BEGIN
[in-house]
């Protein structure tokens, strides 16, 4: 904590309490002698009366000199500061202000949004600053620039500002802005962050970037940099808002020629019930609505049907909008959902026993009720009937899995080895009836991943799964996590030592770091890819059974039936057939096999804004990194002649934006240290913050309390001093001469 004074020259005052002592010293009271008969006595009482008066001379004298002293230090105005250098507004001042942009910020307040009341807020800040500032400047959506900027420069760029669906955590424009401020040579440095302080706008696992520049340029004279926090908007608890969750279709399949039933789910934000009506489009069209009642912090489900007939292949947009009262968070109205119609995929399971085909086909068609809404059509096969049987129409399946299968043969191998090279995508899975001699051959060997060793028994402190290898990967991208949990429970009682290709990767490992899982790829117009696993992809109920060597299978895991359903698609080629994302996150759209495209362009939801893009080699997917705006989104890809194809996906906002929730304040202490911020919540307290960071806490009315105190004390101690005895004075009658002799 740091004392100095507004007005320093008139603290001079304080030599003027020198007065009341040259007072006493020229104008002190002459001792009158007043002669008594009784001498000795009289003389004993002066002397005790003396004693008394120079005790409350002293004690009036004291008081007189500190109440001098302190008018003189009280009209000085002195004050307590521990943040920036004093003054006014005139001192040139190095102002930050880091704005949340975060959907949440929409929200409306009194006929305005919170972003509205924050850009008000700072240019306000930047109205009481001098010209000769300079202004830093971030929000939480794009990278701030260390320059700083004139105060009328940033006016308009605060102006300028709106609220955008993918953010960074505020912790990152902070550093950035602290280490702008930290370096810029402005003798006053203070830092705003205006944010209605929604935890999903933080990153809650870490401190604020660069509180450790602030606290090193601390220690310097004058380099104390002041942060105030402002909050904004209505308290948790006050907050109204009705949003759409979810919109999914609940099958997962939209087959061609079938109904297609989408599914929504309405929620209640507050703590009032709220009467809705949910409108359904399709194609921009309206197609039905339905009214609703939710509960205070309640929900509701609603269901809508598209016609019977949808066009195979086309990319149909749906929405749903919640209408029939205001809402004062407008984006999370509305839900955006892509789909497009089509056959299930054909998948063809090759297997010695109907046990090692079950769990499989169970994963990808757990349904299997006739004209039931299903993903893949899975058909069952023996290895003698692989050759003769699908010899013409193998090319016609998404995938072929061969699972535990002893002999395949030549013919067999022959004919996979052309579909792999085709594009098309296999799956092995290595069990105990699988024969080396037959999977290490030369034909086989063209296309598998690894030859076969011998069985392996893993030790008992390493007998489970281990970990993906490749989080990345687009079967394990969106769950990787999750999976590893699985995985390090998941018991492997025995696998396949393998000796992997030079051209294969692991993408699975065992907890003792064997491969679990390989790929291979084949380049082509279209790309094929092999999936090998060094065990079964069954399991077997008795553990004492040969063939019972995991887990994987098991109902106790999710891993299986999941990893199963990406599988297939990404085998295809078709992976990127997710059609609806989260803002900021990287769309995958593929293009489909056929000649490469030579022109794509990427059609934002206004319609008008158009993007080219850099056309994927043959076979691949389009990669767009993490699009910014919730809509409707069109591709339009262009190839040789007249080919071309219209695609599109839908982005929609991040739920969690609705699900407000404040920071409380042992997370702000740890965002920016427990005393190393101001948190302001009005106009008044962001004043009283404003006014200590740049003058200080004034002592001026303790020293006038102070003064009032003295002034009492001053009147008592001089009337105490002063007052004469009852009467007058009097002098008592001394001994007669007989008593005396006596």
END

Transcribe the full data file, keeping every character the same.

[in-house]
């Protein structure tokens, strides 16, 4: 904590309490002698009366000199500061202000949004600053620039500002802005962050970037940099808002020629019930609505049907909008959902026993009720009937899995080895009836991943799964996590030592770091890819059974039936057939096999804004990194002649934006240290913050309390001093001469 004074020259005052002592010293009271008969006595009482008066001379004298002293230090105005250098507004001042942009910020307040009341807020800040500032400047959506900027420069760029669906955590424009401020040579440095302080706008696992520049340029004279926090908007608890969750279709399949039933789910934000009506489009069209009642912090489900007939292949947009009262968070109205119609995929399971085909086909068609809404059509096969049987129409399946299968043969191998090279995508899975001699051959060997060793028994402190290898990967991208949990429970009682290709990767490992899982790829117009696993992809109920060597299978895991359903698609080629994302996150759209495209362009939801893009080699997917705006989104890809194809996906906002929730304040202490911020919540307290960071806490009315105190004390101690005895004075009658002799 740091004392100095507004007005320093008139603290001079304080030599003027020198007065009341040259007072006493020229104008002190002459001792009158007043002669008594009784001498000795009289003389004993002066002397005790003396004693008394120079005790409350002293004690009036004291008081007189500190109440001098302190008018003189009280009209000085002195004050307590521990943040920036004093003054006014005139001192040139190095102002930050880091704005949340975060959907949440929409929200409306009194006929305005919170972003509205924050850009008000700072240019306000930047109205009481001098010209000769300079202004830093971030929000939480794009990278701030260390320059700083004139105060009328940033006016308009605060102006300028709106609220955008993918953010960074505020912790990152902070550093950035602290280490702008930290370096810029402005003798006053203070830092705003205006944010209605929604935890999903933080990153809650870490401190604020660069509180450790602030606290090193601390220690310097004058380099104390002041942060105030402002909050904004209505308290948790006050907050109204009705949003759409979810919109999914609940099958997962939209087959061609079938109904297609989408599914929504309405929620209640507050703590009032709220009467809705949910409108359904399709194609921009309206197609039905339905009214609703939710509960205070309640929900509701609603269901809508598209016609019977949808066009195979086309990319149909749906929405749903919640209408029939205001809402004062407008984006999370509305839900955006892509789909497009089509056959299930054909998948063809090759297997010695109907046990090692079950769990499989169970994963990808757990349904299997006739004209039931299903993903893949899975058909069952023996290895003698692989050759003769699908010899013409193998090319016609998404995938072929061969699972535990002893002999395949030549013919067999022959004919996979052309579909792999085709594009098309296999799956092995290595069990105990699988024969080396037959999977290490030369034909086989063209296309598998690894030859076969011998069985392996893993030790008992390493007998489970281990970990993906490749989080990345687009079967394990969106769950990787999750999976590893699985995985390090998941018991492997025995696998396949393998000796992997030079051209294969692991993408699975065992907890003792064997491969679990390989790929291979084949380049082509279209790309094929092999999936090998060094065990079964069954399991077997008795553990004492040969063939019972995991887990994987098991109902106790999710891993299986999941990893199963990406599988297939990404085998295809078709992976990127997710059609609806989260803002900021990287769309995958593929293009489909056929000649490469030579022109794509990427059609934002206004319609008008158009993007080219850099056309994927043959076979691949389009990669767009993490699009910014919730809509409707069109591709339009262009190839040789007249080919071309219209695609599109839908982005929609991040739920969690609705699900407000404040920071409380042992997370702000740890965002920016427990005393190393101001948190302001009005106009008044962001004043009283404003006014200590740049003058200080004034002592001026303790020293006038102070003064009032003295002034009492001053009147008592001089009337105490002063007052004469009852009467007058009097002098008592001394001994007669007989008593005396006596």